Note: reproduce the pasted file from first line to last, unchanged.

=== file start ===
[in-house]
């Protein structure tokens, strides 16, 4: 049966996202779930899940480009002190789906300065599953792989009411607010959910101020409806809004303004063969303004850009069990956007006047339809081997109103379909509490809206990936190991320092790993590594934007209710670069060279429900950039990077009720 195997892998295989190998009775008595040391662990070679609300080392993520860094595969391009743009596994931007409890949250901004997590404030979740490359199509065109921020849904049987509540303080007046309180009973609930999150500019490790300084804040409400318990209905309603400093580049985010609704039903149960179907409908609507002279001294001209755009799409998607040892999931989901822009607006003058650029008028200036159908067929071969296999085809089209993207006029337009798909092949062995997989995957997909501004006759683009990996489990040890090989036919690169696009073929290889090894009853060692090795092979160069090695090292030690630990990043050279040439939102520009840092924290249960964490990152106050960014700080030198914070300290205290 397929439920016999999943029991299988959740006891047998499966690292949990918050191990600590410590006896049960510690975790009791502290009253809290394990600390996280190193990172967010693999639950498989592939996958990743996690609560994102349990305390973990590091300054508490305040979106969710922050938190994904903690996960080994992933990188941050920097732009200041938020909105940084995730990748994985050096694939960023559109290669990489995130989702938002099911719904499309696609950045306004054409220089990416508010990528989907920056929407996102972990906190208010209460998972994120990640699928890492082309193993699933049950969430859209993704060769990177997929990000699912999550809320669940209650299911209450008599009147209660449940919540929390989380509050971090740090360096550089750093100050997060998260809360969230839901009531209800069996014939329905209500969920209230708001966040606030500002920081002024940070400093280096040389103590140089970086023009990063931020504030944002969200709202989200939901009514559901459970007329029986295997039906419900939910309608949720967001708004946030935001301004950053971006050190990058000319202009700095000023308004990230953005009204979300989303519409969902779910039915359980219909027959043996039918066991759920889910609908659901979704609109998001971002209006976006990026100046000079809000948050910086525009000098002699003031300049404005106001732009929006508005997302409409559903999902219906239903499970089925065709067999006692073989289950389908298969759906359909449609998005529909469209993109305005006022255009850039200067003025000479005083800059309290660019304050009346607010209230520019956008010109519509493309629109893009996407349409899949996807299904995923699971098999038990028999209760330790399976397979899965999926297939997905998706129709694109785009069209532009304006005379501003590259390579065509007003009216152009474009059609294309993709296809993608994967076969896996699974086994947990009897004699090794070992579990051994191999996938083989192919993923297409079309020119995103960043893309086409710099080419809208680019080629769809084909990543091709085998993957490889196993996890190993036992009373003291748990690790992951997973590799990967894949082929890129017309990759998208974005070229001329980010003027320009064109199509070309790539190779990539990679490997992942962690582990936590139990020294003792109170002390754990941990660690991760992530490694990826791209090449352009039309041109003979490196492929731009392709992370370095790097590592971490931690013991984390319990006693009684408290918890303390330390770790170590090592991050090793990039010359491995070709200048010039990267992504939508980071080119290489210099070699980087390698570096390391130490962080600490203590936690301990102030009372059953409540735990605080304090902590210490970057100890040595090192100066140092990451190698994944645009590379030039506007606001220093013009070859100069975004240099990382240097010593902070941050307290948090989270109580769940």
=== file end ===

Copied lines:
[in-house]
């Protein structure tokens, strides 16, 4: 049966996202779930899940480009002190789906300065599953792989009411607010959910101020409806809004303004063969303004850009069990956007006047339809081997109103379909509490809206990936190991320092790993590594934007209710670069060279429900950039990077009720 195997892998295989190998009775008595040391662990070679609300080392993520860094595969391009743009596994931007409890949250901004997590404030979740490359199509065109921020849904049987509540303080007046309180009973609930999150500019490790300084804040409400318990209905309603400093580049985010609704039903149960179907409908609507002279001294001209755009799409998607040892999931989901822009607006003058650029008028200036159908067929071969296999085809089209993207006029337009798909092949062995997989995957997909501004006759683009990996489990040890090989036919690169696009073929290889090894009853060692090795092979160069090695090292030690630990990043050279040439939102520009840092924290249960964490990152106050960014700080030198914070300290205290 397929439920016999999943029991299988959740006891047998499966690292949990918050191990600590410590006896049960510690975790009791502290009253809290394990600390996280190193990172967010693999639950498989592939996958990743996690609560994102349990305390973990590091300054508490305040979106969710922050938190994904903690996960080994992933990188941050920097732009200041938020909105940084995730990748994985050096694939960023559109290669990489995130989702938002099911719904499309696609950045306004054409220089990416508010990528989907920056929407996102972990906190208010209460998972994120990640699928890492082309193993699933049950969430859209993704060769990177997929990000699912999550809320669940209650299911209450008599009147209660449940919540929390989380509050971090740090360096550089750093100050997060998260809360969230839901009531209800069996014939329905209500969920209230708001966040606030500002920081002024940070400093280096040389103590140089970086023009990063931020504030944002969200709202989200939901009514559901459970007329029986295997039906419900939910309608949720967001708004946030935001301004950053971006050190990058000319202009700095000023308004990230953005009204979300989303519409969902779910039915359980219909027959043996039918066991759920889910609908659901979704609109998001971002209006976006990026100046000079809000948050910086525009000098002699003031300049404005106001732009929006508005997302409409559903999902219906239903499970089925065709067999006692073989289950389908298969759906359909449609998005529909469209993109305005006022255009850039200067003025000479005083800059309290660019304050009346607010209230520019956008010109519509493309629109893009996407349409899949996807299904995923699971098999038990028999209760330790399976397979899965999926297939997905998706129709694109785009069209532009304006005379501003590259390579065509007003009216152009474009059609294309993709296809993608994967076969896996699974086994947990009897004699090794070992579990051994191999996938083989192919993923297409079309020119995103960043893309086409710099080419809208680019080629769809084909990543091709085998993957490889196993996890190993036992009373003291748990690790992951997973590799990967894949082929890129017309990759998208974005070229001329980010003027320009064109199509070309790539190779990539990679490997992942962690582990936590139990020294003792109170002390754990941990660690991760992530490694990826791209090449352009039309041109003979490196492929731009392709992370370095790097590592971490931690013991984390319990006693009684408290918890303390330390770790170590090592991050090793990039010359491995070709200048010039990267992504939508980071080119290489210099070699980087390698570096390391130490962080600490203590936690301990102030009372059953409540735990605080304090902590210490970057100890040595090192100066140092990451190698994944645009590379030039506007606001220093013009070859100069975004240099990382240097010593902070941050307290948090989270109580769940």